As cotton growers they were successful, but they quickly found that to survive they had to grow their own food and "make do." Many were beset with chills and fever and were unaware that they had contracted malaria from the mosquitoes that bred in the seeping springs and along the streams' edges. This robbed them of much productive energy.
Many quit the mission. By June 1861 only twenty families remained in Washington. Late that year, the community received quite a number of new settlers, most of them from Sanpete County. Their spirits rose. One historian said, "Just to have a few fresh arrivals to share their miseries must have made the burden lighter." In 1862 the arriving cotton missionaries settled in what is now St. George.
Most of the early ginning was on a home basis, but there was a problem processing and selling the "lint." One-tenth was sent to Salt Lake as tithing, and as much as possible was shipped east by freight. One year some was freighted to California. Brigham Young objected and arranged for the purchase of much of it.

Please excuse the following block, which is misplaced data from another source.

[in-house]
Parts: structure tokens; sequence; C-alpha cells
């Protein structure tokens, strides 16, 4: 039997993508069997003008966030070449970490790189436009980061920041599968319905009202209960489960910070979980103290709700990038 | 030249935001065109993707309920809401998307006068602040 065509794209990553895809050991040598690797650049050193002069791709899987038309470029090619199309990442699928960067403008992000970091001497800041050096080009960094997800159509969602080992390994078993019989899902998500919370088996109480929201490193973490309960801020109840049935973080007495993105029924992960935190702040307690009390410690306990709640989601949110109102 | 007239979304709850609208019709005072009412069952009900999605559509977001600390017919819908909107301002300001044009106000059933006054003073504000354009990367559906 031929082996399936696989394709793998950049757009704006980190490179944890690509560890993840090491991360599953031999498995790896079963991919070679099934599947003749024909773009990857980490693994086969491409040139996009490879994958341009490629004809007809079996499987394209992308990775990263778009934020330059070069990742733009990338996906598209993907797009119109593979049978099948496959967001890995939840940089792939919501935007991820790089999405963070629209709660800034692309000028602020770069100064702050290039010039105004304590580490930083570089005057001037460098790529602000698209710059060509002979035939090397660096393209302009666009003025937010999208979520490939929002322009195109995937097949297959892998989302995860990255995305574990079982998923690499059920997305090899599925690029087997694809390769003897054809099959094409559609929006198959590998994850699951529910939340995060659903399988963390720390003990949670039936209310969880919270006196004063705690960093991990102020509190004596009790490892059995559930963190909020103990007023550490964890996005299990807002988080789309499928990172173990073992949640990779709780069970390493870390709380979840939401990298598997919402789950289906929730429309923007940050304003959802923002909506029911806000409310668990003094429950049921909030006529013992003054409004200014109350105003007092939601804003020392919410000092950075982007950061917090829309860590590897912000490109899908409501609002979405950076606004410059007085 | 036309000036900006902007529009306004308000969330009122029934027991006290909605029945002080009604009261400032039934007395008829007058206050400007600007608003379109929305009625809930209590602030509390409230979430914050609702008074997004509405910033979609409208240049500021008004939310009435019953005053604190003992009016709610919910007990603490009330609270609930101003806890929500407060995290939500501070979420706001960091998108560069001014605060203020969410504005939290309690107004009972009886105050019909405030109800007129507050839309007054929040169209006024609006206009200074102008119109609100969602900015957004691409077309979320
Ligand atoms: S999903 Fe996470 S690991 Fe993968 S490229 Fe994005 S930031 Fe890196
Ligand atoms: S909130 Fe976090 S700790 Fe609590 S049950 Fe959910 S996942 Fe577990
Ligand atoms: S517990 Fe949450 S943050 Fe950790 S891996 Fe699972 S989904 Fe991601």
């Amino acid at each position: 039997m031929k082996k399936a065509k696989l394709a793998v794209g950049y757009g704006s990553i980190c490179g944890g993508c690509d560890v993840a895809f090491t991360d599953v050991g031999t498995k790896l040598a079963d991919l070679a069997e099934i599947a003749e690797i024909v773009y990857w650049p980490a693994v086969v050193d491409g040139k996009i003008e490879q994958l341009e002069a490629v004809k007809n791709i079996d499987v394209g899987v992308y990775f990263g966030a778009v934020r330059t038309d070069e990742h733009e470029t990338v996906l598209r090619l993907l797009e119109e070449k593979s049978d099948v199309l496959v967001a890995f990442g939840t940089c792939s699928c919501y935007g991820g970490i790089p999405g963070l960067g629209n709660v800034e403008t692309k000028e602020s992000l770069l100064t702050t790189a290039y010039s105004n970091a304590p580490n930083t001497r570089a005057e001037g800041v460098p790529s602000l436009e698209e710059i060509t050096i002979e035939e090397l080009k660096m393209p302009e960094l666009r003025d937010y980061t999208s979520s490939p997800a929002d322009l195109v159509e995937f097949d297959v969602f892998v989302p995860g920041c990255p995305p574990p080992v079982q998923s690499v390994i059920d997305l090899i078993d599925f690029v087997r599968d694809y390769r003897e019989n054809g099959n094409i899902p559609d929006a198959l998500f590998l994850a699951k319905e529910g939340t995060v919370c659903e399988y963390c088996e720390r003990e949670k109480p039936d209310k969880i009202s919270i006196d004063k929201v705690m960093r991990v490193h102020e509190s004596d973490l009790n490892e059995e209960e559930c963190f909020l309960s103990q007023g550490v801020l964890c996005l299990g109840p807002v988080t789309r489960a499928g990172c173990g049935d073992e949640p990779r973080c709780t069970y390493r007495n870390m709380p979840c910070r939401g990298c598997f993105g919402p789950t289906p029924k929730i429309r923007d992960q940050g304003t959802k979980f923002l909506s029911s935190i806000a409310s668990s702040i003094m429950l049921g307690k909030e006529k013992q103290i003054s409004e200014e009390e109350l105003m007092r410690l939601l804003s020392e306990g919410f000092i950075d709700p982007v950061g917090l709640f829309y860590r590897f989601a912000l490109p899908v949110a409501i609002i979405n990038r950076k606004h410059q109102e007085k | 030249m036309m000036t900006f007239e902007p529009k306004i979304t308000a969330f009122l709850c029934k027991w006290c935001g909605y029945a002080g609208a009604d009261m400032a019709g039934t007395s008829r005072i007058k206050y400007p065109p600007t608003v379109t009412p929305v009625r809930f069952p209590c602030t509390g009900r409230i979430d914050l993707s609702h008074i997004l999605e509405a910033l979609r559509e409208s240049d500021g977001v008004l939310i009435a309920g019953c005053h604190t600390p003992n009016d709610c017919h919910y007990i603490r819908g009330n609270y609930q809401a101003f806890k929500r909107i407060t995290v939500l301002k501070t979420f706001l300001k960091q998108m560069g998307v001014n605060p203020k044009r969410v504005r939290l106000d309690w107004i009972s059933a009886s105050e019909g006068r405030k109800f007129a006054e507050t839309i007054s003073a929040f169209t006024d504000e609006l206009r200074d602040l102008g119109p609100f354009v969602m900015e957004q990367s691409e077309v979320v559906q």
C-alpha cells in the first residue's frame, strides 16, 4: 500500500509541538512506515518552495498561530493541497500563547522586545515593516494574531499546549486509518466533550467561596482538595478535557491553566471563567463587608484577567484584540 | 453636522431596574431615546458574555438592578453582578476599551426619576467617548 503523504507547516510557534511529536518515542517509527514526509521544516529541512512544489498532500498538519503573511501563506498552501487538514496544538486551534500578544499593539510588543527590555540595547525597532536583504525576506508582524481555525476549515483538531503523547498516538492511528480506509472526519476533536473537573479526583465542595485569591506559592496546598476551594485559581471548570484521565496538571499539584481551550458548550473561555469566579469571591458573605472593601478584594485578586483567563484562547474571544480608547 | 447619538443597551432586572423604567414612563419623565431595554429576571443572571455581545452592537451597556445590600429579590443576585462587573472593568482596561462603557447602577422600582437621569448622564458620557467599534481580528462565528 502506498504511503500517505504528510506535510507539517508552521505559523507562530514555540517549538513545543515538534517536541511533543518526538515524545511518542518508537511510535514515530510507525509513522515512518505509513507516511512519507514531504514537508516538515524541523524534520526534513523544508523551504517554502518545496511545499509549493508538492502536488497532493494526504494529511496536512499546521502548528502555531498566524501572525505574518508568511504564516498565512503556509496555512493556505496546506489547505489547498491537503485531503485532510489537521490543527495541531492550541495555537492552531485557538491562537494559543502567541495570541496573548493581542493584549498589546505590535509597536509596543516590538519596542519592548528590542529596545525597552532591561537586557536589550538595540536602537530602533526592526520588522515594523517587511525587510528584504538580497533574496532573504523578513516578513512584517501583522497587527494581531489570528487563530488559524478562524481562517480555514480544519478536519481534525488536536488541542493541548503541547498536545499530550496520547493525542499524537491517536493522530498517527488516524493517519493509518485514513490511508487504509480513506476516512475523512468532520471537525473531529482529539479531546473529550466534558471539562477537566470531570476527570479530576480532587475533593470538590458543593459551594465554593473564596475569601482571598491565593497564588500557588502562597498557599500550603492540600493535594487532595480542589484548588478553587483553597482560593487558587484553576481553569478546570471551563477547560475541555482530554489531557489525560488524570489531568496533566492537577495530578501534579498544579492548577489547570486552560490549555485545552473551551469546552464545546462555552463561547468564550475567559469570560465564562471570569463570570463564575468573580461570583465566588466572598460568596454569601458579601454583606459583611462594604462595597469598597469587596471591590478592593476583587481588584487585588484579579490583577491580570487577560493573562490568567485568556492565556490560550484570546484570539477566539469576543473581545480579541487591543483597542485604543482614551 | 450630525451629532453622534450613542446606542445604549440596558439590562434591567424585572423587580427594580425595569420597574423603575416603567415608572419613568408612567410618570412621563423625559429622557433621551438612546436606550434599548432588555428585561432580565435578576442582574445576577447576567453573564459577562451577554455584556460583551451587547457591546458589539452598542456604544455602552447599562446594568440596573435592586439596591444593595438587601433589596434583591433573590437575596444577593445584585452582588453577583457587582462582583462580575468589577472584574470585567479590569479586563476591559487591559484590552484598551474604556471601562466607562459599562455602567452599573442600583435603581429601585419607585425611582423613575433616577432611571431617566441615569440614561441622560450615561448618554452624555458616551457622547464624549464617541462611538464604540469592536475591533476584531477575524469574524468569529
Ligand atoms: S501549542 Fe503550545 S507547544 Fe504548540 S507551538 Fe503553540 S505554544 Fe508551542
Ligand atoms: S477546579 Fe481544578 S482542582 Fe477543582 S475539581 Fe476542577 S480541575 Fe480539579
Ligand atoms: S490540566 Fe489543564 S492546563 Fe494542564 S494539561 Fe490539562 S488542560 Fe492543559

Brigham Young then had machinery imported. Factories for processing cotton and wool were set up in Salt Lake City, Springville, and Parowan. When it was determined that the Cotton Mission had a deteriorating economy and needed support, Young had the equipment operating in Salt Lake City dismantled and shipped south in 1866. The cotton factory was built in Washington because of its adequate water supply and its central location for the cotton growers. The colonists were asked to contribute their labor and materials to help build the factory. More missionaries were called.